WINSTON-SALEM, NC, December 28, 2011 — New polls show Mitt Romney surging to the front of the Iowa polls. Up from a recent 15%, he now stands at 20%, while the current Iowa frontrunner Ron Paul holds 24%.
Percentages are important, but so is positive momentum. Both in Iowa and nationally, the most recent poll results indicate that Paul’s (post-Christmas) momentum is stagnating or possibly lowering, while Mitt Romney’s momentum appears to be moving upward.
With the Iowa caucuses nearing on January 3rd, it looks as though the August Ames Straw Poll was wrong again. Its “prediction” of a Bachmann win has seen Bachmann slide to a mere 9%.
Gingrich plummets in Iowa
Very recently, Newt Gingrich led Iowa with 31%. Seventeen days later, in the sharpest decline in Iowa polling began in this race, Gingrich now holds 14%.
In both the Iowa and the national polls, Gingrich has fallen significantly. This highly correlates with the Sioux City Debate held on December 15th, where Gingrich was called out on several issues. During the debate he was criticized (specifically by Michele Bachmann) for working with and taking money from Fannie Mae and Freddie Mac during the mortgage bubble, when other conservatives were trying to shut them down. He was also accused of having a faulty pro-life record. The Sioux City Debate, the Democratic Party, and Ron Paulhave all influenced Gingrich popularity.
Gingrich supporters find Paul and Romney attractive
From Gingrich’s recent national 7.4% drop, Ron Paul and Mitt Romney seem to have taken the majority with +2.9% and +2.5% respectively. Jon Huntsman and Rick Santorum each bumped upward in polls with their good performances in the Sioux City debate but seem to have stagnated and fallen since then.
Gingrich jabs back at Paul
Gingrich recently made evident his severe distaste of Paul in an interview with CNN’s Wolf Blitzer.
“I think Barack Obama is very destructive to the future of the United States. I think Ron Paul’s views are totally outside the mainstream of virtually every decent American.”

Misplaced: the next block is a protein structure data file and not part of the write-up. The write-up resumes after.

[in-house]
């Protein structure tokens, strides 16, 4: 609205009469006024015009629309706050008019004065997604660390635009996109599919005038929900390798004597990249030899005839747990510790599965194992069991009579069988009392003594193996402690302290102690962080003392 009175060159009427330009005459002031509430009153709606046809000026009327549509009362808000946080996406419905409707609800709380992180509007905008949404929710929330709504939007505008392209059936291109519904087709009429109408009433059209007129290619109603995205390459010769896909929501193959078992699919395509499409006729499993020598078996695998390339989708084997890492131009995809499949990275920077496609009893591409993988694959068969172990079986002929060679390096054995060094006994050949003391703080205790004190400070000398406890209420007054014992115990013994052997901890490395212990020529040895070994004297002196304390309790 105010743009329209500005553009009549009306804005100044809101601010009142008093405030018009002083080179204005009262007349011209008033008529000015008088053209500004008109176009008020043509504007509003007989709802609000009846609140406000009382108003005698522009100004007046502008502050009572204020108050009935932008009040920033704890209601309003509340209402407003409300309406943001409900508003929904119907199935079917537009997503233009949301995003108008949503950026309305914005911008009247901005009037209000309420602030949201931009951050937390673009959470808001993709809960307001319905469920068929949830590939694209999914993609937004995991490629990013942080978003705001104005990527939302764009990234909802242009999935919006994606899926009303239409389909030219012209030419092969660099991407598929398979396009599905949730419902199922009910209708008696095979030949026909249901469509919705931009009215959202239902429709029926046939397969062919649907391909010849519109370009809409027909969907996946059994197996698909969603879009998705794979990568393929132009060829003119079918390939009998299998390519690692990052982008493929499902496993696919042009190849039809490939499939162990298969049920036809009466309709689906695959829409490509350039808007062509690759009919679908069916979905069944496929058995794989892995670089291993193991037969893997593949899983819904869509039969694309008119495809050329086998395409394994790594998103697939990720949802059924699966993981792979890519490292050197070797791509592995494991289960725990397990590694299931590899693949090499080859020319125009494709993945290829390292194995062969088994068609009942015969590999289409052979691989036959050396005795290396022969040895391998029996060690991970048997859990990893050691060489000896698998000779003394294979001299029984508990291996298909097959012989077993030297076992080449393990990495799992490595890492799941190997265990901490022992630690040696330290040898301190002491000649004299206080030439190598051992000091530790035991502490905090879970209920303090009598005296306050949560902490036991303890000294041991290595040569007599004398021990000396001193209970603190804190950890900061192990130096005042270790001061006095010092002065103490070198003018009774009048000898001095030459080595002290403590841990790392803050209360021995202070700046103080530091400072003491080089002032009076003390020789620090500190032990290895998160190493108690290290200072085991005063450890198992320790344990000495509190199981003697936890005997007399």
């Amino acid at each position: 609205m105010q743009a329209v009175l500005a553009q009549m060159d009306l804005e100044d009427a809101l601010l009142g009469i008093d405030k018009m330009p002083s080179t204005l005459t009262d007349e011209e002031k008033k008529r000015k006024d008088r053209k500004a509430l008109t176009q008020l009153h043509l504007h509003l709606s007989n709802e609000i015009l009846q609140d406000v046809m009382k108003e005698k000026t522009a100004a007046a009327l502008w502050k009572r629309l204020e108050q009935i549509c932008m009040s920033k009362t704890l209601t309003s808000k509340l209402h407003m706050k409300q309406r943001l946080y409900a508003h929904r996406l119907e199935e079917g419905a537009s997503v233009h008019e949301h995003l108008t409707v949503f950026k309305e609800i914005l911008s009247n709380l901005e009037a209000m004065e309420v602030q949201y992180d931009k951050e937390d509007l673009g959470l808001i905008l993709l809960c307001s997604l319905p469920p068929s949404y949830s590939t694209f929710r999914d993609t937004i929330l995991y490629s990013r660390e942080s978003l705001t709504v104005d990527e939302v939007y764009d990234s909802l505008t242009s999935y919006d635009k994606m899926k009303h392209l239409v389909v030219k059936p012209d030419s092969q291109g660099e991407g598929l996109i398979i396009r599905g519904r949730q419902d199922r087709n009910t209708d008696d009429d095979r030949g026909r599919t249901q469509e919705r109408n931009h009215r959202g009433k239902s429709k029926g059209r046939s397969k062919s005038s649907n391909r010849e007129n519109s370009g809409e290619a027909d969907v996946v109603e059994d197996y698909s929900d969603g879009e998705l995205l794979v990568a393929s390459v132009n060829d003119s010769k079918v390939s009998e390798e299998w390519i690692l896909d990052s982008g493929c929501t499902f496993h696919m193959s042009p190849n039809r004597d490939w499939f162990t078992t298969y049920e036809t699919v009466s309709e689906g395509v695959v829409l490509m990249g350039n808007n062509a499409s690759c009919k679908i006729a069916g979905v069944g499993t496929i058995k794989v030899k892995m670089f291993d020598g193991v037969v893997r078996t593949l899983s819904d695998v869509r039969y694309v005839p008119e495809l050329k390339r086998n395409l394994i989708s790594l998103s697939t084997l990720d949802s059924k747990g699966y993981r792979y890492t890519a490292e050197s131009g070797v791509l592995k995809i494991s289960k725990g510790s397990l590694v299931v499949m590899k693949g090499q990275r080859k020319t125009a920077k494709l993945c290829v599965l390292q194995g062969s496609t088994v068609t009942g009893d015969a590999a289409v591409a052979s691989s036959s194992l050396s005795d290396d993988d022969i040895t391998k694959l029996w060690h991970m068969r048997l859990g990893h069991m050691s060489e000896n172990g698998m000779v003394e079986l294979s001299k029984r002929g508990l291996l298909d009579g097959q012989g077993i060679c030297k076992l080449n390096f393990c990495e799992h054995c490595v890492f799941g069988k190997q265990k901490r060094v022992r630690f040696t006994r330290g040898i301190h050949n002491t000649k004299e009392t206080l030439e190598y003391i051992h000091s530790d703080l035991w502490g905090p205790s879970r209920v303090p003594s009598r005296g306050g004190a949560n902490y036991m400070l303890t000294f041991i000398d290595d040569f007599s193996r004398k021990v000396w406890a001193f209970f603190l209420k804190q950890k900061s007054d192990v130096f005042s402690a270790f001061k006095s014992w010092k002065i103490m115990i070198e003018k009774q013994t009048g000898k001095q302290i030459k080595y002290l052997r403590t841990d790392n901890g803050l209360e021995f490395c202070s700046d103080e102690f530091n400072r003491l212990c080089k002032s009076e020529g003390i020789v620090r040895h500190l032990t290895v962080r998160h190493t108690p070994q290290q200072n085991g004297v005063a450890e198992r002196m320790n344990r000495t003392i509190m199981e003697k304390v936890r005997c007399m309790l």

When asked if he could vote for Paul in a Paul vs. Obama race, he responded, “You’d have a very hard choice at that point.”
Romney uses humor against Gingrich
When asked about Gingrich’s failure to qualify for the Virginia Ballot, Romney responded, “I think he compared that to … Pearl Harbor? I think it’s more like Lucille Ball at the chocolate factory.”
Romney’s statement made reference to a famous “I Love Lucy” episode, where they are “fighting a losing game,” and rushing against the clock to get their operations organized.
Romney’s surge partially attributable to endorsements
In recent weeks, several big name conservatives have rallied to support Romney, beginning with Tea Party Conservative, South Carolina Governor Nikki Haley.
Ron Paul defends accusations of racism in newsletters
As the Iowa frontrunner, Paul is now in a position to get swiped by his rivals.
Paul’s stance on National Security has sparked much debate within the GOP. His unpopular foreign policy stances specifically those relating to Iran and closing all foreign US bases are points of contention that are being accentuated by rivals.
The Economist’s Lexington recently went so far as to denounce him as having “a worldview so wacky and a programme so radical” that he “will never be America’s president.”
Recent allegations of racism have become more prominent. Several awkward and offensive comments were released decades ago in newsletters that bore his name. Although he didn’t write the comments directly, some of them could hurt his campaign.
We’ll soon see what Iowan voters think of the field. The Iowa caucus results aren’t definitive, but they will be relevant in narrowing down the field of candidates.
John Paul Cassil studies Management/Entrepreneurship and Political Science at Clemson University. A former U.S. House of Representatives Page, Cassil has since worked on conservative campaigns and in Congress for Congresswoman Foxx.
Cassil is the Managing Editor of the Tiger Town Observer, Clemson’s Conservative Journal of News and Opinion. He regularly speaks about activism at national conservative conferences.
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